Remington Outdoor chief executive Anthony Acitelli said it was “morning in Remington country”, signifying the new lease of life for the firm after it filed for bankruptcy protection in March.
The company, which can trace its roots back to 1816, confirmed $775m (£574m) of its debt pile was being converted to equity under the package, that would see its private equity owner Cerberus relinquish control and a new board appointed.
It essentially means that lenders will now have a significant stake in the business – based on the amounts they were originally owed.
In addition, almost $200m of new funding has been secured from seven banks.
Concerns for Remington’s financial future reached fever pitch after a mass shooting in Parkland, Florida, left 17 people dead, triggering an upsurge in opposition to US gun laws.
Cerberus had unsuccessfully tried to sell up after a Remington Bushmaster rifle was used to kill 26 people, including 20 children, in the Sandy Hook school massacre of 2012.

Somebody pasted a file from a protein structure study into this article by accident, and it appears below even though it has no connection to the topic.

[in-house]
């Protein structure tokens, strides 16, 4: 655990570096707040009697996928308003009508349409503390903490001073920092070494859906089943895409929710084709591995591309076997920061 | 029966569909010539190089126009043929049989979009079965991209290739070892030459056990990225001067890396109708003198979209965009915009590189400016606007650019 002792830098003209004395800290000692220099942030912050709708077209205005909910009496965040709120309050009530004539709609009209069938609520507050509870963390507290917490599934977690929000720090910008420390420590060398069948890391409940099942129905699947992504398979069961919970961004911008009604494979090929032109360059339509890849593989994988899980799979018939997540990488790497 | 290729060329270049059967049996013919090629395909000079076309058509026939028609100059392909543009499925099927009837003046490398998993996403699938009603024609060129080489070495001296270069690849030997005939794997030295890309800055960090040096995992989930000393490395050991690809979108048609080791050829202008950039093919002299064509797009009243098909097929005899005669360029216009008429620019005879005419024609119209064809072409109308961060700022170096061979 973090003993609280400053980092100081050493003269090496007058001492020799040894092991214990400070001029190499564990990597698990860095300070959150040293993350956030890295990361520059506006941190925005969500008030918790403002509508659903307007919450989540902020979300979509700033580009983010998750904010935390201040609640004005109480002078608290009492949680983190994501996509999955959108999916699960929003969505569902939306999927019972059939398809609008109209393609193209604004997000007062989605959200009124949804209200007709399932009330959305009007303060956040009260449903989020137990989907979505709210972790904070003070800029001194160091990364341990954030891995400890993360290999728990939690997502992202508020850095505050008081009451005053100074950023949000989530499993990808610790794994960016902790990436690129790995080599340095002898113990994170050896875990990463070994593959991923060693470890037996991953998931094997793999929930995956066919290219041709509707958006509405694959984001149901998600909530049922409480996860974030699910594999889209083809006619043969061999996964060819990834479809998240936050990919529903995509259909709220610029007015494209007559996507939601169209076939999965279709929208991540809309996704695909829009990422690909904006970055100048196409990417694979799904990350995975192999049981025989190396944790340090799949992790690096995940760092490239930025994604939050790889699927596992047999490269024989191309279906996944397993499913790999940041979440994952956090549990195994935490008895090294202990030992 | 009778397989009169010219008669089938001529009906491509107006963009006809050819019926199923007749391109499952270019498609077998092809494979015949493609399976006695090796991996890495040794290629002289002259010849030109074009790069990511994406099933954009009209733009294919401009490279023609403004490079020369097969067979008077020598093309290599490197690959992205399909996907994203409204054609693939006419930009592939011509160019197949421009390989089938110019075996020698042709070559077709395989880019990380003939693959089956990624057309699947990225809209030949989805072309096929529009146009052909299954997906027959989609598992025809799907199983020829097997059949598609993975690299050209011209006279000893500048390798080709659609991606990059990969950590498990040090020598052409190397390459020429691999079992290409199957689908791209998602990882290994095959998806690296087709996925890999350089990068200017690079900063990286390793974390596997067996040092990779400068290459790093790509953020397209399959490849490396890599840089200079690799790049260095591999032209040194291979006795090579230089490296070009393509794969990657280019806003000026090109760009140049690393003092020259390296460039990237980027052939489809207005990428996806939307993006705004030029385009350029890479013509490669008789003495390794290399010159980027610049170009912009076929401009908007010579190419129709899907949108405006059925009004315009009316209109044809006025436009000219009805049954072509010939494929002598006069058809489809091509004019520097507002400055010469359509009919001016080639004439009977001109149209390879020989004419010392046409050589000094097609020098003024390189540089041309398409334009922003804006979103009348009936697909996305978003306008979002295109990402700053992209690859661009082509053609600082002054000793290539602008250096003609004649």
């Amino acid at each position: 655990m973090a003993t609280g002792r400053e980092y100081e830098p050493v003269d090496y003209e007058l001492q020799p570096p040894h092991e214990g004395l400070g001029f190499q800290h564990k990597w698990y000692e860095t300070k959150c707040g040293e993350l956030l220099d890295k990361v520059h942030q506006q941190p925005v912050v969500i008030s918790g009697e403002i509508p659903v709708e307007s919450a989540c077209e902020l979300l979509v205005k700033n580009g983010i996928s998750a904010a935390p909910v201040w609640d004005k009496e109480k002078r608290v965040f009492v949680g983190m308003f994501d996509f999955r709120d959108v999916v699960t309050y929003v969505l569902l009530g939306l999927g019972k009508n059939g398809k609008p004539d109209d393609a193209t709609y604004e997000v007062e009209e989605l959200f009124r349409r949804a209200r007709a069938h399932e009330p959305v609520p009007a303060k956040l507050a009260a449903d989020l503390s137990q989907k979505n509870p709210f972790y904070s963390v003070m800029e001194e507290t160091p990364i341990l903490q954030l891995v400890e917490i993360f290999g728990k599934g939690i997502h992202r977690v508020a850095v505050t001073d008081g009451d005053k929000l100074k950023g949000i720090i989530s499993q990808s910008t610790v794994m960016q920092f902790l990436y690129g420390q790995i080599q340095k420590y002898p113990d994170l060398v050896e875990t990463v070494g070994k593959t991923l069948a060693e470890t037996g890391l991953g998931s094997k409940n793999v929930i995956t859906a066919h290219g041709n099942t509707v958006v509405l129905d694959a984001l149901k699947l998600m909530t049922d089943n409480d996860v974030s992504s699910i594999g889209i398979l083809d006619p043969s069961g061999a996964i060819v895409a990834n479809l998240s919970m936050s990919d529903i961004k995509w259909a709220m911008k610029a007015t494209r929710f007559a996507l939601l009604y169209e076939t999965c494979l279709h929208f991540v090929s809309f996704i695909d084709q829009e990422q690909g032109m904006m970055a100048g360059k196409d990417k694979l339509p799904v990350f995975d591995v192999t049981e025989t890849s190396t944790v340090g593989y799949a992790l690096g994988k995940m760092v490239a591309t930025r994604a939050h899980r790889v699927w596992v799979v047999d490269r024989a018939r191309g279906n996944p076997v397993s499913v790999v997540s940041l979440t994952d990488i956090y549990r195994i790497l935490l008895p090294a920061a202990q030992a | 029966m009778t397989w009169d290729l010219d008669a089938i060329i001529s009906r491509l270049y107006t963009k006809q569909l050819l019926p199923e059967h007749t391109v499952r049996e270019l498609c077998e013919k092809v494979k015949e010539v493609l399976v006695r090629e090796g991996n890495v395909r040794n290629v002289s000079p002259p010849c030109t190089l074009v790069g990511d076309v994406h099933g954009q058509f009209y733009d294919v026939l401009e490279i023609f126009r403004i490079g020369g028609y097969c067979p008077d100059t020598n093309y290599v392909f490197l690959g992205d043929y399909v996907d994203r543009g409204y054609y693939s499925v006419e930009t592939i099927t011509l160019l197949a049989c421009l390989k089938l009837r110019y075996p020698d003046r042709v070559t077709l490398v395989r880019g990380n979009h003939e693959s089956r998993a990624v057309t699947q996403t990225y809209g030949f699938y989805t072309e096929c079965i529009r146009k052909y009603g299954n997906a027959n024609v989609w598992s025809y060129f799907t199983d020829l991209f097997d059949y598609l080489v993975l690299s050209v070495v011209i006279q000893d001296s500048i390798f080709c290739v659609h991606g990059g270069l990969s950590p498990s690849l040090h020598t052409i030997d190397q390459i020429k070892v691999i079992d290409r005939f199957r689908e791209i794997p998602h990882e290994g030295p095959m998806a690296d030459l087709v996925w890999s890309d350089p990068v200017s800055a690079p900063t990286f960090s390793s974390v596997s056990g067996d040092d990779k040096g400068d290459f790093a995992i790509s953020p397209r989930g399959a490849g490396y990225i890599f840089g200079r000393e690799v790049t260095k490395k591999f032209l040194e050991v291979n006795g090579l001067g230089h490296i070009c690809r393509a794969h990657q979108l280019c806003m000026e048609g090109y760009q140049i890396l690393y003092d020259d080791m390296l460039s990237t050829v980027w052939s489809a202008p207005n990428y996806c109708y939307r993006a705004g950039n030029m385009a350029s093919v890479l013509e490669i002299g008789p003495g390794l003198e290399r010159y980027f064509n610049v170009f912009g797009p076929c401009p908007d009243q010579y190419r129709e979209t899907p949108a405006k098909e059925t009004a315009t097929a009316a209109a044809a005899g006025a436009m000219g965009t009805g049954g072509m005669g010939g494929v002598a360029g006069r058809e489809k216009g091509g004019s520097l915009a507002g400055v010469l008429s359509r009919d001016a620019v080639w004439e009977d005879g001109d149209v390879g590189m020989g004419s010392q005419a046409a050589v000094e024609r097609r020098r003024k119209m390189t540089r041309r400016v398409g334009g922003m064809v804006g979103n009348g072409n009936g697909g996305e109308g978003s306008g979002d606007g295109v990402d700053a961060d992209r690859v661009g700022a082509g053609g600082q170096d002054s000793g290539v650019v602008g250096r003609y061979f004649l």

Sales fell by a third last year following the election of Donald Trump as US president – the reasoning being that there was no perceived risk of a clampdown on sales while a Republican was in the White House.
After responding to the Parkland shooting with promises of tougher gun laws, Mr Trump has since rowed back on plans to raise age limits by pledging more in-depth background checks.
Remington’s lifeline comes as Colorado’s Boulder City Council voted on Tuesday to ban “assault weapons” and bump stock devices.
A pro-gun Second Amendment group has threatened to sue individual council members over the move.